This volume marks the fiftieth anniversary of the annual Sidney B. Sperry Symposium at Brigham Young University. For half a century, Latter-day Saints have been blessed by scholars and other religious educators who have shared insightful messages from the beloved scriptures of The Church of Jesus Christ of Latter-day Saints. Their inspiring research on the texts and teachings of the Old Testament, New Testament, Book of Mormon, Doctrine and Covenants, and Pearl of Great Price have helped fulfill the Lord’s injunction to “seek ye diligently and teach one another words of wisdom; yea, seek ye out of the best books words of wisdom; seek learning, even by study and also by faith” (Doctrine and Covenants 88:118).

In this year’s symposium, we focus on the oldest and largest of our standard works, the Old Testament. This year’s theme, caring for marginalized and disadvantaged people in the Old Testament, was prompted by repeated calls from living prophets and other Church leaders that members of the Church should “lead out”[1] in confronting modern social challenges such as poverty,[2] racism,[3] sexism,[4] nationalism,[5] religious discrimination,[6] and the world’s growing refugee crisis.[7] As Elder Dale G. Renlund taught, “How we deal with advantages and disadvantages is part of life’s test. We will be judged not so much by what we say but by how we treat the vulnerable and disadvantaged.”[8]

In the October 2019 general conference, President Russell M. Nelson highlighted some of these humanitarian concerns, declaring, “As members of the Church, we feel a kinship to those who suffer in any way. As sons and daughters of God, we are all brothers and sisters. We heed an Old Testament admonition: ‘Thou shalt open thine hand wide unto thy brother, to thy poor, and to thy needy’ [Deuteronomy 15:11].”[9] It is no coincidence that President Nelson quotes from the Old Testament in his discussion, since it contains numerous passages dictating how the ancient Israelites were to treat those among and around them. Although the Old Testament is a collection of ancient texts, and while some of its social and cultural assumptions are out-of-date, the book remains strikingly relevant in many ways. Its stories, laws, and admonitions had important things to say about how covenant people should interact with others, and many of the challenges the Israelites faced are still with us today. Like President Nelson, we believe the Old Testament still has valuable teachings for us in our day.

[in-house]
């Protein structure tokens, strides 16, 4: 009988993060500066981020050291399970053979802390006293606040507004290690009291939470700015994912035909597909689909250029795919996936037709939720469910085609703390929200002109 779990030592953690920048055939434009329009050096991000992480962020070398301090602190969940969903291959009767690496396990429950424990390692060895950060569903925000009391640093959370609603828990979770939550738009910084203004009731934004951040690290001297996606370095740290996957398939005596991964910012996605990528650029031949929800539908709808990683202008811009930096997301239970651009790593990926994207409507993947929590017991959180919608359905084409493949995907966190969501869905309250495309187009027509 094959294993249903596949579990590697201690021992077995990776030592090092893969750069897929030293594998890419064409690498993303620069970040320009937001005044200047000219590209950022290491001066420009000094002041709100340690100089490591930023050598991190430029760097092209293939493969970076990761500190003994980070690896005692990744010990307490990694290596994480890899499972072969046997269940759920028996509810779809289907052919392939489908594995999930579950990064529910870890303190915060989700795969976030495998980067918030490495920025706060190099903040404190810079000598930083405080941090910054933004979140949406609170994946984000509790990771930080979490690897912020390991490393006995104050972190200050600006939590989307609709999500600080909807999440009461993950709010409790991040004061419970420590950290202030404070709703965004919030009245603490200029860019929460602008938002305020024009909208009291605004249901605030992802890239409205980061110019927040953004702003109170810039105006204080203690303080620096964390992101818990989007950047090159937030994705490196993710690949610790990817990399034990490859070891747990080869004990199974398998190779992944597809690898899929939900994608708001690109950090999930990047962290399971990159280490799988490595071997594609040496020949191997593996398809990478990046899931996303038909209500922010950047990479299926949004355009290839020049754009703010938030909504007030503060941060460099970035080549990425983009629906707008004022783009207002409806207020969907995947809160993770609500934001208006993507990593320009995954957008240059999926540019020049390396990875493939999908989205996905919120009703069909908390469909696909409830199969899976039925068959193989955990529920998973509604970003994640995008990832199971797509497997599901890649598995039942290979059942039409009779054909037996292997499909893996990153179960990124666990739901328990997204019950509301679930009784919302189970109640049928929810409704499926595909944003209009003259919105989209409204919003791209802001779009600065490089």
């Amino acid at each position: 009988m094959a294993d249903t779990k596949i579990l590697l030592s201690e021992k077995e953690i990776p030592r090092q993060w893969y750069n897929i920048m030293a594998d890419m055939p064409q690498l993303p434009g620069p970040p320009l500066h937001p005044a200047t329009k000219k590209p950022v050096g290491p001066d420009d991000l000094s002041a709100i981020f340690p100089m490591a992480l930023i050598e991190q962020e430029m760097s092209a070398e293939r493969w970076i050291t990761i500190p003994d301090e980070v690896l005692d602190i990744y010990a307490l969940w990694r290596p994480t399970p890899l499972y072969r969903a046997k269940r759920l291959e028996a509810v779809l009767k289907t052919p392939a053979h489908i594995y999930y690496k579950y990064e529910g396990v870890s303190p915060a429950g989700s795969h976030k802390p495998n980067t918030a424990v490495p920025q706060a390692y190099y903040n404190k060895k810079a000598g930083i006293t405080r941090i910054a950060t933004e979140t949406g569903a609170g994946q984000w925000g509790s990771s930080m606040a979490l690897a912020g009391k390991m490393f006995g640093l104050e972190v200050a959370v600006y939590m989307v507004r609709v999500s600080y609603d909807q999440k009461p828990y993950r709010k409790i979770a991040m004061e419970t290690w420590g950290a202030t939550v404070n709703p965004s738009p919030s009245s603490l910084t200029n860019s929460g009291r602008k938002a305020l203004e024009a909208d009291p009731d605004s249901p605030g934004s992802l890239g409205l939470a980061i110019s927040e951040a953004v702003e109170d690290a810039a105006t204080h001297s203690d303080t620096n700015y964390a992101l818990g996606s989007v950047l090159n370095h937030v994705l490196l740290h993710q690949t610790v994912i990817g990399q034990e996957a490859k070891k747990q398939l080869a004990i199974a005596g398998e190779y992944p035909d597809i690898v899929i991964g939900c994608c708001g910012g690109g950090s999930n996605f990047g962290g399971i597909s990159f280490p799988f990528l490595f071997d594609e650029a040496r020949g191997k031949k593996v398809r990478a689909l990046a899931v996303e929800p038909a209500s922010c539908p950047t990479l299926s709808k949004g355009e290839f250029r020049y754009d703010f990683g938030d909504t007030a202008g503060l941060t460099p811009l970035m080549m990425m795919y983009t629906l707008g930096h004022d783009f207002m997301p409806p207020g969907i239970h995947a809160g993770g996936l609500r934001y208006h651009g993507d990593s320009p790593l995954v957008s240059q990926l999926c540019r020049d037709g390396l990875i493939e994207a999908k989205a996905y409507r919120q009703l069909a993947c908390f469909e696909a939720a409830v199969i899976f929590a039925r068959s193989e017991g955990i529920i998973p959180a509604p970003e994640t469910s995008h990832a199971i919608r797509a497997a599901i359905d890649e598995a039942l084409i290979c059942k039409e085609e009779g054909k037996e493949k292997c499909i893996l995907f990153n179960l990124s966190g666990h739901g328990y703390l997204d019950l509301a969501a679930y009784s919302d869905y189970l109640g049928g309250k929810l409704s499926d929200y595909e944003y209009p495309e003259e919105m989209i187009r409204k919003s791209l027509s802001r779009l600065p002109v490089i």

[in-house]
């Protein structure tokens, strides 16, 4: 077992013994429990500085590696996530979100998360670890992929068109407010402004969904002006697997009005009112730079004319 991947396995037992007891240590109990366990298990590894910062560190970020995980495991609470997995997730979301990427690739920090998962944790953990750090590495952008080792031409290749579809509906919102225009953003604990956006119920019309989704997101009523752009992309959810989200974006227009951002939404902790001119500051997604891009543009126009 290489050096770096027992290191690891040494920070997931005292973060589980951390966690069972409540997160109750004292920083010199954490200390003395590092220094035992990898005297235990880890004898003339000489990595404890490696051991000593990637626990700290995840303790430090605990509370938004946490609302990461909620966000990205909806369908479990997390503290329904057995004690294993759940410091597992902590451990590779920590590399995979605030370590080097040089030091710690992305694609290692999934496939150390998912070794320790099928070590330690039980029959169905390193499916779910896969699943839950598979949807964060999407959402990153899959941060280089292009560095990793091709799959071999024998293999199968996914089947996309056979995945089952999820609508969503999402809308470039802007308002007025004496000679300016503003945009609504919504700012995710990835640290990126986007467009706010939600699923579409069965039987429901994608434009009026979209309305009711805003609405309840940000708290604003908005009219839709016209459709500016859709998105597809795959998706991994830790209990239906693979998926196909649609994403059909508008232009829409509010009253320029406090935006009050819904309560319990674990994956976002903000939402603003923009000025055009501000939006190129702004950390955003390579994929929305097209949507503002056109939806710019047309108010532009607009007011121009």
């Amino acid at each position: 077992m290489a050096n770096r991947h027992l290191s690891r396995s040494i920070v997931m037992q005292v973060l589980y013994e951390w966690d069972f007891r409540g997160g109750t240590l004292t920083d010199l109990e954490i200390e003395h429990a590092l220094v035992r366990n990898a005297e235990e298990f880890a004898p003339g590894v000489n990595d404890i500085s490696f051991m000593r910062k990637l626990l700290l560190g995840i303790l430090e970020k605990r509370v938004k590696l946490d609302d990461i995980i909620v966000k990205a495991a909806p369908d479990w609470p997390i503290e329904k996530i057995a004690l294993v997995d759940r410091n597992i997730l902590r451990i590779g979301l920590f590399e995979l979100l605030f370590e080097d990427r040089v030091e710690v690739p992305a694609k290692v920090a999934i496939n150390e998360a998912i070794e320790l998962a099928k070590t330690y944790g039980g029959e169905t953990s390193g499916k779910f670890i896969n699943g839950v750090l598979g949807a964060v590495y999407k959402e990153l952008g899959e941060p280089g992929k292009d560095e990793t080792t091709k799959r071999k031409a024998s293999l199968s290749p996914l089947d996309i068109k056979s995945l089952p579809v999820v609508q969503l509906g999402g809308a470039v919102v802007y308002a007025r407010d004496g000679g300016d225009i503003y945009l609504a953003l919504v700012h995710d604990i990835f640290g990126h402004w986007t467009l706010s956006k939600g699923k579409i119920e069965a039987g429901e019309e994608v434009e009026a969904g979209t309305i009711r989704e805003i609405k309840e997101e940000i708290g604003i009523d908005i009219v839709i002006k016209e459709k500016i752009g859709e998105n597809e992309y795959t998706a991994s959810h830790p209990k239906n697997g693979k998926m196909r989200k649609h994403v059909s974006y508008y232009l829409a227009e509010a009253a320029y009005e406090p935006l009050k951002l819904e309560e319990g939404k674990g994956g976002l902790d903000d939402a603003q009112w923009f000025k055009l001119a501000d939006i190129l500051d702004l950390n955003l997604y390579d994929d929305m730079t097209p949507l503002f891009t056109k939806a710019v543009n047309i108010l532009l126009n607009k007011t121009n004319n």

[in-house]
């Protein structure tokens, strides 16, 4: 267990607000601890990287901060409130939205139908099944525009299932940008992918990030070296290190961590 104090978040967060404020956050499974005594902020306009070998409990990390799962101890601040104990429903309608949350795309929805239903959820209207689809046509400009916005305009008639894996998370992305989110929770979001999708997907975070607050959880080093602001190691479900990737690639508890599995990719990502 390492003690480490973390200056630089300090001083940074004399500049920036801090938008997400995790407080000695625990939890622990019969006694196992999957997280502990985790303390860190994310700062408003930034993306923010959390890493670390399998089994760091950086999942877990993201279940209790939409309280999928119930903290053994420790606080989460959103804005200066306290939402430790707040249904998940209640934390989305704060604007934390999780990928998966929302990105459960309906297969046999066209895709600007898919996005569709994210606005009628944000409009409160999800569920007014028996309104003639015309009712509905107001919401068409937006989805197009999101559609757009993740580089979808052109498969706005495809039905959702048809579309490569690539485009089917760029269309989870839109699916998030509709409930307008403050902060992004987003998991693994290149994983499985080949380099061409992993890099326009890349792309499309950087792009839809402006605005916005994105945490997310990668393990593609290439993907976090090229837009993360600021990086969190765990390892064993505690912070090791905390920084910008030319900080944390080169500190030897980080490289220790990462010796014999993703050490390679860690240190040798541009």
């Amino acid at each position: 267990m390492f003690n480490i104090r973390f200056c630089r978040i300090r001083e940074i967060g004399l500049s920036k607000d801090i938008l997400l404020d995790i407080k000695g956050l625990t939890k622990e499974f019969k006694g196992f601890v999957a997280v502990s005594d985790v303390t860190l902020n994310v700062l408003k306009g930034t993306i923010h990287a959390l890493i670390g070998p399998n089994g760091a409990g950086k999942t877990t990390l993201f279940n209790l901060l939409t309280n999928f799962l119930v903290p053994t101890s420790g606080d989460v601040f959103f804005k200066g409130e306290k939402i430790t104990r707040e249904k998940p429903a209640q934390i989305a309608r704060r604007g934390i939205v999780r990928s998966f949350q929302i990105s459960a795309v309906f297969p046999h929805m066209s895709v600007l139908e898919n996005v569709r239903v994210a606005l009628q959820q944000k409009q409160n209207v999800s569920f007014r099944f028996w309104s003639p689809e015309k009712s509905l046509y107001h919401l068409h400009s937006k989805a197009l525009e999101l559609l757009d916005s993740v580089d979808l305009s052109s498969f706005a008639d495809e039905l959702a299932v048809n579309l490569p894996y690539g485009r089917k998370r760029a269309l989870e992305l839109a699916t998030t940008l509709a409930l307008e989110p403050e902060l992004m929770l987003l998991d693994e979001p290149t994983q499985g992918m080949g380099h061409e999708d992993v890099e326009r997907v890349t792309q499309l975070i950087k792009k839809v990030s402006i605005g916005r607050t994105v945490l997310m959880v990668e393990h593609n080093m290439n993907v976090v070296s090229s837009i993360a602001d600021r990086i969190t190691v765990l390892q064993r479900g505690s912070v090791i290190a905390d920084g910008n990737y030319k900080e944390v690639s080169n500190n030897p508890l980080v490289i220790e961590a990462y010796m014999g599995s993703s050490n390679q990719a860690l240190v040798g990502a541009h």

We recognize that discussions of economic class, social responsibility, refugee assistance, gender equality, and social justice can be sensitive and that many of these issues, including even the vocabulary used to describe them, have become politically charged. This volume is not intended as policy advocacy nor is it interested in partisan politics. Rather, our sincere hope is that by better understanding what the word of the Lord has to say about these issues, readers can then continue, in whatever ways they feel are best, to do the hard work of figuring out how to translate scriptural principles to modern, real-world application. Elder Gerrit W. Gong reminds us that it is part of God’s work that we “create lasting justice, equality, fairness, and peace in our homes and communities.”[10] We hope that all people can find common ground in these sacred goals, even if they share honest disagreements about the best ways to reach them.

Because this book covers a wide range of topics, we have arranged the chapters thematically. In honor of the fiftieth anniversary of the Sperry Symposium, we begin with a brief historical discussion of the life and contributions of Dr. Sidney B. Sperry. The organization of the remaining papers takes broad inspiration from the Lord’s words to Zechariah: “Execute true judgment, and shew mercy and compassions every man to his brother: and oppress not the widow, nor the fatherless, the stranger, nor the poor” (Zechariah 7:9–10). These categories of disadvantaged groups are frequently discussed in Old Testament law, such as in the pairing of “the poor and stranger” (Leviticus 19:10; compare 23:22) or the common triad “the stranger, the fatherless, and the widow” (Deuteronomy 26:12; compare Exodus 22:21–23; Deuteronomy 10:18; 14:29; 16:11; 24:17–21; 27:19). Following an introductory section that presents the doctrines and principles of this topic broadly, we arrange sections with articles discussing Old Testament teachings about women, people who are economically poor and needy, refugees and displaced persons, and individuals with physical disabilities. The book finishes with chapters discussing the teachings of Old Testament prophets as they critiqued the ancient Israelites’ performance regarding their responsibility to care for one another.